The urban agenda continues to be central to GSE's identity and goal-setting as a school. GSE's academic specializations continue to address urban affairs in coursework, associated service-learning opportunities in West Philadelphia schools, and research projects.

Graduate School of Fine Arts: GSFA has rebuilt the graduate programs in Fine Arts and City and Regional Planning, by adding new faculty and leadership, and changing curricula. Across the school, steps were taken to encourage cross registration across disciplines, and new courses were launched that are jointly offered. A design studio was launched in London, working with the Architectural Association.

Nursing: Anticipating the drop in NIH funding, the School added resources to the Center for Nursing Research with two staff members dedicated to grantsmanship and technical support, statistician support, and a faculty consultant for grant development and completion of data-based manuscripts. The Director of the Center for Nursing Research is closely monitoring all RFPs, status of grants, and faculty productivity. Division Chairs have completed a careful analysis of faculty workloads and have adjusted teaching assignments to enhance research and scholarly activity. Proposal submissions have increased. With a grant from The John A. Hartford Foundation, the School opened a Center for Geriatric Nursing Excellence (one of only five in the country). The School's Center for Health Outcomes and Policy Research, Geriatric Nursing Excellence, and Urban Health Research have excelled in research outcomes and the collection of the Center for the Study of the History of Nursing is considered premier, attracting nursing history scholars from around the world.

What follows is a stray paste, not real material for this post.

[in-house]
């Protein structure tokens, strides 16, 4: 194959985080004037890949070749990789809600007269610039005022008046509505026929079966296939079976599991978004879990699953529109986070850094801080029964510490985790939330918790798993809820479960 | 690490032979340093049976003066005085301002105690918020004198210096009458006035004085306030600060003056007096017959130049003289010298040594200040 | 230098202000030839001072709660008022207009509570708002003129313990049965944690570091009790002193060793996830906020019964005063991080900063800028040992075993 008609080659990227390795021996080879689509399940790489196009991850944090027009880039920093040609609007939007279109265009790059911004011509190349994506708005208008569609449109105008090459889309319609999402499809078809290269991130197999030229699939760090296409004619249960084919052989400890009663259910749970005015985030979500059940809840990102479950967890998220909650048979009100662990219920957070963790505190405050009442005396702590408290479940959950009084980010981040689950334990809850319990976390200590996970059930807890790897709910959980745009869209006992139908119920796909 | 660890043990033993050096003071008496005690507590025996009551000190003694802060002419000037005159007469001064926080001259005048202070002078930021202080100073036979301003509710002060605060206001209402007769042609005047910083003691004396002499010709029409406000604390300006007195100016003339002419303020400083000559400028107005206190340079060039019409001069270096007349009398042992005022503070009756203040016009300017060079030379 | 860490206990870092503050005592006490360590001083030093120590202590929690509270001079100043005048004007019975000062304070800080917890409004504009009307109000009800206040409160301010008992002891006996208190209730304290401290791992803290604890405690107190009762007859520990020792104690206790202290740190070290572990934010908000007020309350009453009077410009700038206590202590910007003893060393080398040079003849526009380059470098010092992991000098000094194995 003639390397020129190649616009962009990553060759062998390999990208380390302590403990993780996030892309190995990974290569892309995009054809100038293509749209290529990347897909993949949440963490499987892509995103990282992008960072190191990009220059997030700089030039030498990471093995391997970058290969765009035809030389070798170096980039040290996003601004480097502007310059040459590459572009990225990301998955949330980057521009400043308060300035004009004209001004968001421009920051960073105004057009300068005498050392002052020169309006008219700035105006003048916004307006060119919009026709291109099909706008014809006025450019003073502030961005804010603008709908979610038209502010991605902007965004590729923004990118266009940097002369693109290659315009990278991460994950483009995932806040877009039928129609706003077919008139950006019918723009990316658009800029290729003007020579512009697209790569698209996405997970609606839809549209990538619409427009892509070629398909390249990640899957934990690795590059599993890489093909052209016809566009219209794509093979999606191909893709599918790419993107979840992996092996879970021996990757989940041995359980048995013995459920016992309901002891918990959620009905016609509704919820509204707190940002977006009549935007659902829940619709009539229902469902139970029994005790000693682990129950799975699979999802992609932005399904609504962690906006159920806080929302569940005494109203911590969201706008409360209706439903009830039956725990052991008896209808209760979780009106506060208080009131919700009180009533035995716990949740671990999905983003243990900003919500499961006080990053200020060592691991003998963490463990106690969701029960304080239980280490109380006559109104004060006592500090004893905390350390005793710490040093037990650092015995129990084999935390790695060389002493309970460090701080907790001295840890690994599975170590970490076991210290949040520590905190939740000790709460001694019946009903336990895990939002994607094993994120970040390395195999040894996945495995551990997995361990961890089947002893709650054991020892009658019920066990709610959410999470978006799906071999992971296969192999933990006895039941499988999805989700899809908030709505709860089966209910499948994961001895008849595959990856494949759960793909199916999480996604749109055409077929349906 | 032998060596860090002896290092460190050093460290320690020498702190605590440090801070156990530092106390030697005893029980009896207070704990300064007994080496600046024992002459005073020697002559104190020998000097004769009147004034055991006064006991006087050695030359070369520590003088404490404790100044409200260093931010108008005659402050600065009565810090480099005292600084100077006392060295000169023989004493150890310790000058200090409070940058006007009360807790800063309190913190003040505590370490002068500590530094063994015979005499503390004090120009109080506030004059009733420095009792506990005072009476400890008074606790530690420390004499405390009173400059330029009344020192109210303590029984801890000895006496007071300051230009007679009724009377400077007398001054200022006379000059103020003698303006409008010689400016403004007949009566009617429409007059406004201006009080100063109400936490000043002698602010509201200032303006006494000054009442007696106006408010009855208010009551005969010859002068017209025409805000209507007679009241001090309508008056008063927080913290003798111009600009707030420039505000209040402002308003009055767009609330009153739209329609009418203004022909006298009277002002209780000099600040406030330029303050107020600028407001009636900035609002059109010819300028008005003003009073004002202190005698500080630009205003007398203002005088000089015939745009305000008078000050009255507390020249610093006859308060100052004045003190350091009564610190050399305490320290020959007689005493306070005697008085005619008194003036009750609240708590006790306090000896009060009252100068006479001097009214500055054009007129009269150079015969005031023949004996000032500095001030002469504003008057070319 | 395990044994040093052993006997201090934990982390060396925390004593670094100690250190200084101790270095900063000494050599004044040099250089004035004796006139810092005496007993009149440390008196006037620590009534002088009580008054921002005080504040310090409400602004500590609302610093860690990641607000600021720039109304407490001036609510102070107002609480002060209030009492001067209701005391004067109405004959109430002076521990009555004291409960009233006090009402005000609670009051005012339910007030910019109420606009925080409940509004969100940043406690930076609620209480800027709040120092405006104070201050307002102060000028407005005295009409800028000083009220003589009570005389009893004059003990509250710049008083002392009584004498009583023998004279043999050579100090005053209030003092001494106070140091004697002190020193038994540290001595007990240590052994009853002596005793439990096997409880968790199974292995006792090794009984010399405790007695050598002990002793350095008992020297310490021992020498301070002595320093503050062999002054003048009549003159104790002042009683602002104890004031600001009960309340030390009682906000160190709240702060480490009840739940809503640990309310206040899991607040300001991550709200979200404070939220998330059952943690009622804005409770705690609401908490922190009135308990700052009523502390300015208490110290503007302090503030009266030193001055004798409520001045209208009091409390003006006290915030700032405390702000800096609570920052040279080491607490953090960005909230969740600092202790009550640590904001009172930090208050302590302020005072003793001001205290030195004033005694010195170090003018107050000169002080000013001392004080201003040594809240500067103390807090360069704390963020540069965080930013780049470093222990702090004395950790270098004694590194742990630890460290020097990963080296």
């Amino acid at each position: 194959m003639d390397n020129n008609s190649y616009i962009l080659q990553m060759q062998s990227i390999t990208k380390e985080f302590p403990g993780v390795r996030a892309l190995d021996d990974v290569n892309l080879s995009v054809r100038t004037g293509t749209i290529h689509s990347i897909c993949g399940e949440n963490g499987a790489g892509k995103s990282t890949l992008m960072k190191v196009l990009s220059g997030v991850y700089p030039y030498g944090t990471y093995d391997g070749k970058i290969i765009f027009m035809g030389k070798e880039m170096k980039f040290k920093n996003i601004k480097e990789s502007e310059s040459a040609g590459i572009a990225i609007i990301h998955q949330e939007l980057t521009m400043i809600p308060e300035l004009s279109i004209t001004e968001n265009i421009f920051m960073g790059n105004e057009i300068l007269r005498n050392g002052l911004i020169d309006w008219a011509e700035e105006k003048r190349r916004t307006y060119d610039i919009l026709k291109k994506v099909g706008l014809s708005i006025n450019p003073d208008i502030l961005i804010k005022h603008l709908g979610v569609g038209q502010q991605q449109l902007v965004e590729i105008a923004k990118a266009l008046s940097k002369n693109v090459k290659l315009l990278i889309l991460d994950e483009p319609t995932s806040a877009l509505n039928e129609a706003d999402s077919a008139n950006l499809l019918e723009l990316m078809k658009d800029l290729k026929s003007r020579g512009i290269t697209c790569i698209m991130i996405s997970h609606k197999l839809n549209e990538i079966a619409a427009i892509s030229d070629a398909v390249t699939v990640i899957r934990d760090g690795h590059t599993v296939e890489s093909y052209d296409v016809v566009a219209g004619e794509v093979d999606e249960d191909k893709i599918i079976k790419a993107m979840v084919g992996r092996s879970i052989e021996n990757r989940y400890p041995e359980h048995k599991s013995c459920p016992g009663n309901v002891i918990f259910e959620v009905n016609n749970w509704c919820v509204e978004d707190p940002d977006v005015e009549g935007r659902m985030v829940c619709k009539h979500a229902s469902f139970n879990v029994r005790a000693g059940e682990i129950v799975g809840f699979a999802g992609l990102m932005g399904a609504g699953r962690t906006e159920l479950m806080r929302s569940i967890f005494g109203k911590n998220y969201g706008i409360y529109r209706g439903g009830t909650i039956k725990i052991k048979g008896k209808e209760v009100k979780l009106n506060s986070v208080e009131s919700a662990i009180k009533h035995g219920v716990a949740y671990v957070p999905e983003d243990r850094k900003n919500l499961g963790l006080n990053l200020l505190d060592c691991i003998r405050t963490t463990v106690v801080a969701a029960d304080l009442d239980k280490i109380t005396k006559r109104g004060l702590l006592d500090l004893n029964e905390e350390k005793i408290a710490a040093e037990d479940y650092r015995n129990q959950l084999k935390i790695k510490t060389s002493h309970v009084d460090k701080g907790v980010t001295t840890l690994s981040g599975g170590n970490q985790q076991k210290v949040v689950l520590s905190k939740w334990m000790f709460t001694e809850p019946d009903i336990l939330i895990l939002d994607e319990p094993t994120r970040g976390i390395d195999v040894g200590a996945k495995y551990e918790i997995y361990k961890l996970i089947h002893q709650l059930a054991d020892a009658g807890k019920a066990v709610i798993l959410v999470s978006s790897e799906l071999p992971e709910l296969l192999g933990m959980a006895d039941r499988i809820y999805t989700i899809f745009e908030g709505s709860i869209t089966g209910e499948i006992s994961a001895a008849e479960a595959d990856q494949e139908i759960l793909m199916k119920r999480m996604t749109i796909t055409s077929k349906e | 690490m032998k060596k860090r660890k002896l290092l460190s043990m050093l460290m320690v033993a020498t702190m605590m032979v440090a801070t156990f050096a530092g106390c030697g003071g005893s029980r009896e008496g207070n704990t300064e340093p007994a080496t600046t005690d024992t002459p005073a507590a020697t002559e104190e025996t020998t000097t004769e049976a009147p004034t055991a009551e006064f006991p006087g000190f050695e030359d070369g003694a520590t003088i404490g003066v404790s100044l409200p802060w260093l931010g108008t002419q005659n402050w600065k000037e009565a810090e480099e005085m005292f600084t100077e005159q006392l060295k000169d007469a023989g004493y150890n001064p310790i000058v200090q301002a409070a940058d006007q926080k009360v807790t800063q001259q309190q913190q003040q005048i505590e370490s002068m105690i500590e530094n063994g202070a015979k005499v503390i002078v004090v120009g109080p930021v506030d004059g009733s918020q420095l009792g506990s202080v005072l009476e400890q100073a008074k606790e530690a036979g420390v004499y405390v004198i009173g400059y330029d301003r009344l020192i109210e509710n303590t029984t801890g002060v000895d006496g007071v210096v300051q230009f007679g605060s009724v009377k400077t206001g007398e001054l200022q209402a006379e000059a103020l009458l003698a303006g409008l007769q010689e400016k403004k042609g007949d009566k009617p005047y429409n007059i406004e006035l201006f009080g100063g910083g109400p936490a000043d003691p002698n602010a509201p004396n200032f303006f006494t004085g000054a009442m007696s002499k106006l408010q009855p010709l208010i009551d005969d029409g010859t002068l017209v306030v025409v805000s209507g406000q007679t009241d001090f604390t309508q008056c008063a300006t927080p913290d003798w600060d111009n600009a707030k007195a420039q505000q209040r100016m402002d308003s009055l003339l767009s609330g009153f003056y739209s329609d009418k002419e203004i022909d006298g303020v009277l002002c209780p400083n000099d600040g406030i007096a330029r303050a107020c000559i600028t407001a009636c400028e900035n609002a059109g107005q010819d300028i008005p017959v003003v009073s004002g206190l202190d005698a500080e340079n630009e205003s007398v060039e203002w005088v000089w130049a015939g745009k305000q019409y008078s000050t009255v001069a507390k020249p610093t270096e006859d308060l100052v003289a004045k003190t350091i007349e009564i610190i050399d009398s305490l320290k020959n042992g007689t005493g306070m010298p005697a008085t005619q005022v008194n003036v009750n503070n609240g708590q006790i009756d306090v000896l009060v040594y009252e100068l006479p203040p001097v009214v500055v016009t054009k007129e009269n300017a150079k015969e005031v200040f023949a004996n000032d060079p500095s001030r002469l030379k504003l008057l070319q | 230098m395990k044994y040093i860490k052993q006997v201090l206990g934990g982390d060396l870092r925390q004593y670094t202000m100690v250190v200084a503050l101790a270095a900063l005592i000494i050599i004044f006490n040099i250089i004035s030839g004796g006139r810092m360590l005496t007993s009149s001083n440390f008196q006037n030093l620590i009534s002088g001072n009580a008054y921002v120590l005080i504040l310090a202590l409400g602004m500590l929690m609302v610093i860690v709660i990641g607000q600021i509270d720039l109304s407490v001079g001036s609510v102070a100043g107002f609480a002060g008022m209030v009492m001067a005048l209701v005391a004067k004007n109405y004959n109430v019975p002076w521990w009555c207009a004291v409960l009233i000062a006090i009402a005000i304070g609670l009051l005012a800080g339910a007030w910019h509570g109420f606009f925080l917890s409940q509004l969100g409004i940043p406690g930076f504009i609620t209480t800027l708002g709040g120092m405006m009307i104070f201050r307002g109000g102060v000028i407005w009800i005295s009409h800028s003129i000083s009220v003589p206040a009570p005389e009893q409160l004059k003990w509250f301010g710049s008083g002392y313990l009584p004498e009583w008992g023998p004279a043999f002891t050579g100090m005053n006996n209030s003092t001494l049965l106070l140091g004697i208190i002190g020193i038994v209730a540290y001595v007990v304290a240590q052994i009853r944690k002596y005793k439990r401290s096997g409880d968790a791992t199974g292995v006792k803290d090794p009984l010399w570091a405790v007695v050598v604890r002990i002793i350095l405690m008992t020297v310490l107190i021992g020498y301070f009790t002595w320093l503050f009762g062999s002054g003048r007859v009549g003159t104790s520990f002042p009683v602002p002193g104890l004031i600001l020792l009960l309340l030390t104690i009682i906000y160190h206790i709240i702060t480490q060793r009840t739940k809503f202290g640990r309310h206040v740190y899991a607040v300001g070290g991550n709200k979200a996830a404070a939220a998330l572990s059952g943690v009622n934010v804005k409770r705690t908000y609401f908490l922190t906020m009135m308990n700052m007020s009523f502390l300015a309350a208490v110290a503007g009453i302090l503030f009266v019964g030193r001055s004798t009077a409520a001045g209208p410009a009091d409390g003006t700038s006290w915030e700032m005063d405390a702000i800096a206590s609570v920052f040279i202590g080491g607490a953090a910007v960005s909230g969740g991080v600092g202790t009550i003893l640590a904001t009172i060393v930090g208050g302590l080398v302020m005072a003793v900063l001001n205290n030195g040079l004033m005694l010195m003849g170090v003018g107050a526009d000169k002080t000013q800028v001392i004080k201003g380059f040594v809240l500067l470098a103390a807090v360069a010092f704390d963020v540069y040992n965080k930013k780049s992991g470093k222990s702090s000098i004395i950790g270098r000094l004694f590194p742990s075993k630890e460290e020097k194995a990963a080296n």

The School completed a fiscal analysis of its master's programs in 2000 in order to identify those programs that should be closed or consolidated. Three programs are targeted for consolidation in the coming year.

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C. Each School should support and encourage efforts among the schools to reward faculty based on criteria for excellence such as teaching achievements, publications, citations, and grants received.

Examples include: